nachricht A sudden drop in outdoor temperature increases the risk of respiratory infections
11.01.2017 | University of Gothenburg

nachricht Urbanization to convert 300,000 km2 of prime croplands
27.12.2016 | Mercator Research Institute on Global Commons and Climate Change (MCC) gGmbH

All articles from Studies and Analyses >>>

The most recent press releases about innovation >>>

Die letzten 5 Focus-News des innovations-reports im Überblick:

Im Focus: Designing Architecture with Solar Building Envelopes

Among the general public, solar thermal energy is currently associated with dark blue, rectangular collectors on building roofs. Technologies are needed for aesthetically high quality architecture which offer the architect more room for manoeuvre when it comes to low- and plus-energy buildings. With the “ArKol” project, researchers at Fraunhofer ISE together with partners are currently developing two façade collectors for solar thermal energy generation, which permit a high degree of design flexibility: a strip collector for opaque façade sections and a solar thermal blind for transparent sections. The current state of the two developments will be presented at the BAU 2017 trade fair.

As part of the “ArKol – development of architecturally highly integrated façade collectors with heat pipes” project, Fraunhofer ISE together with its partners...

Im Focus: How to inflate a hardened concrete shell with a weight of 80 t

At TU Wien, an alternative for resource intensive formwork for the construction of concrete domes was developed. It is now used in a test dome for the Austrian Federal Railways Infrastructure (ÖBB Infrastruktur).

Concrete shells are efficient structures, but not very resource efficient. The formwork for the construction of concrete domes alone requires a high amount of...

Im Focus: Bacterial Pac Man molecule snaps at sugar

Many pathogens use certain sugar compounds from their host to help conceal themselves against the immune system. Scientists at the University of Bonn have now, in cooperation with researchers at the University of York in the United Kingdom, analyzed the dynamics of a bacterial molecule that is involved in this process. They demonstrate that the protein grabs onto the sugar molecule with a Pac Man-like chewing motion and holds it until it can be used. Their results could help design therapeutics that could make the protein poorer at grabbing and holding and hence compromise the pathogen in the host. The study has now been published in “Biophysical Journal”.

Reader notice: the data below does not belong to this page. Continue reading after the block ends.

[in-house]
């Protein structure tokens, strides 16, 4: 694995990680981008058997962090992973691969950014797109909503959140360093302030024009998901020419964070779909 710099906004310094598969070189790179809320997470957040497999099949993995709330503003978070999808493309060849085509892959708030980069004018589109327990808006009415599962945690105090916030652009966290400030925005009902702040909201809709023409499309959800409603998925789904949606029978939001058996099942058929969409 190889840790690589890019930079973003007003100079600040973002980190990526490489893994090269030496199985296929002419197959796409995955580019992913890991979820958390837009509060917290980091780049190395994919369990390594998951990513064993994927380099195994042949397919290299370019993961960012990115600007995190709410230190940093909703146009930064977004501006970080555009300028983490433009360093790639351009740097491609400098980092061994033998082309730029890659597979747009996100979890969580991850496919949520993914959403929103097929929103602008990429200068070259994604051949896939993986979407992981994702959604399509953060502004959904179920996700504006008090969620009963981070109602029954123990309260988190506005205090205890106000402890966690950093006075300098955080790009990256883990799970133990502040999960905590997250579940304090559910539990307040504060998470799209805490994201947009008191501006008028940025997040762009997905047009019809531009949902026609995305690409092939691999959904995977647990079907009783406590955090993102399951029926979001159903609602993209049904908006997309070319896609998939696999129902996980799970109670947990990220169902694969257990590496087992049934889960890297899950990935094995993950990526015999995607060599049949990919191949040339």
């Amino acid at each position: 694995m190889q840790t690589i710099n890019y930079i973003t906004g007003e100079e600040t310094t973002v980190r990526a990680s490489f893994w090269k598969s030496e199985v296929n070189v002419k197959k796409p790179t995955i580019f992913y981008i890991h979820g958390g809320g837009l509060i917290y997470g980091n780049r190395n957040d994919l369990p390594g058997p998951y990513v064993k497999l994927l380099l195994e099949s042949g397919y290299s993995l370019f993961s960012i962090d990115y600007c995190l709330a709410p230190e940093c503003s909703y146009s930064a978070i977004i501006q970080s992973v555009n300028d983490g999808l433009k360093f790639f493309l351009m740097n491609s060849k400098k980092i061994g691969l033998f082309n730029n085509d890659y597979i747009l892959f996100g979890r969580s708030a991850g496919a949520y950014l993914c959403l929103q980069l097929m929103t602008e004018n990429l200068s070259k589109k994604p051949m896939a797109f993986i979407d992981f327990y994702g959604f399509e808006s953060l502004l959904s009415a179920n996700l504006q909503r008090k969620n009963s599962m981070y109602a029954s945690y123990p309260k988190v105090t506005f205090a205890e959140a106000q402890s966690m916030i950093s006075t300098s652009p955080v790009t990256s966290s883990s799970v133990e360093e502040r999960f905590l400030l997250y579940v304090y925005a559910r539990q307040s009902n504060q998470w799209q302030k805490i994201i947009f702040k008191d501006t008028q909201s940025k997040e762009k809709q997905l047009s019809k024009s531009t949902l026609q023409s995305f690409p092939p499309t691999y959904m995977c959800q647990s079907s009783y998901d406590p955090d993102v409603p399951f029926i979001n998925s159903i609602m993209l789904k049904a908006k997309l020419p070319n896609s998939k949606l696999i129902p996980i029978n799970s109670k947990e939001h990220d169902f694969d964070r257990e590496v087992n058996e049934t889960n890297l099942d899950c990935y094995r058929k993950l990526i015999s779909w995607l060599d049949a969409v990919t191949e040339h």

The cells of the mouth, nose and intestinal mucosa produce large quantities of a chemical called sialic acid. Many bacteria possess a special transport system...

Im Focus: Newly proposed reference datasets improve weather satellite data quality

UMD, NOAA collaboration demonstrates suitability of in-orbit datasets for weather satellite calibration

"Traffic and weather, together on the hour!" blasts your local radio station, while your smartphone knows the weather halfway across the world. A network of...

Im Focus: Repairing defects in fiber-reinforced plastics more efficiently

Fiber-reinforced plastics (FRP) are frequently used in the aeronautic and automobile industry. However, the repair of workpieces made of these composite materials is often less profitable than exchanging the part. In order to increase the lifetime of FRP parts and to make them more eco-efficient, the Laser Zentrum Hannover e.V. (LZH) and the Apodius GmbH want to combine a new measuring device for fiber layer orientation with an innovative laser-based repair process.

Defects in FRP pieces may be production or operation-related. Whether or not repair is cost-effective depends on the geometry of the defective area, the tools...

All Focus news of the innovation-report >>>

Anzeige

Anzeige

Event News

12V, 48V, high-voltage – trends in E/E automotive architecture

10.01.2017 | Event News

2nd Conference on Non-Textual Information on 10 and 11 May 2017 in Hannover

09.01.2017 | Event News

Nothing will happen without batteries making it happen!

05.01.2017 | Event News

 
Latest News

Multiregional brain on a chip

16.01.2017 | Power and Electrical Engineering

New technology enables 5-D imaging in live animals, humans

16.01.2017 | Information Technology

Researchers develop environmentally friendly soy air filter

16.01.2017 | Power and Electrical Engineering

VideoLinks
B2B-VideoLinks
More VideoLinks >>>